What Happened: Some members of Mexico's military high command have cast doubt on the ability of their country's newly created National Guard to secure the border with Guatemala, while U.S. officials have traveled to Central America to discuss possible changes to asylum laws, Latin American media reported June 10.
Why It Matters: As part of the deal it reached last week with the White House, Mexico agreed to a review of its efforts to reduce the flow of Central American migrants to the United States. If the review rests on a security force that may be ill-prepared to do its job, Mexico could face new tariff threats from U.S. President Donald Trump. Meanwhile, the Trump administration wants to overhaul the region's asylum framework so migrants remain in and apply for asylum in the first "safe" country they enter.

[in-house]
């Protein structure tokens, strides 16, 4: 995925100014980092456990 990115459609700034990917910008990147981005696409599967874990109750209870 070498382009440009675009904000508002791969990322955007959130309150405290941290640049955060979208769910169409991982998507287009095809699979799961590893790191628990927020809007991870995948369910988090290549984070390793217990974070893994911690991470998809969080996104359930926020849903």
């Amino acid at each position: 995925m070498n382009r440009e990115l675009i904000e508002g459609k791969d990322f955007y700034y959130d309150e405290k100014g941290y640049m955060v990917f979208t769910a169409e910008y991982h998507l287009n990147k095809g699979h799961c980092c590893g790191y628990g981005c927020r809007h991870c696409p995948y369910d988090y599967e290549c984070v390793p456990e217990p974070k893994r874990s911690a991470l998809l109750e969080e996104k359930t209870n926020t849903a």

Background: Trump suspended his threat of adding tariffs on all imports from Mexico on June 7 after Mexico agreed to expand its efforts to prevent Central American migrants from crossing its southern border with Guatemala and traveling north to the United States.
- Despite a Deal on Migration, a Tariff Threat Still Hangs Over Mexico (June 11, 2019)
- In Honduras, a Political Crisis Could Fuel Migration (June 6, 2019)
- A Tariff Threat Against Mexico Could Be Trump's Riskiest Yet (May 31, 2019)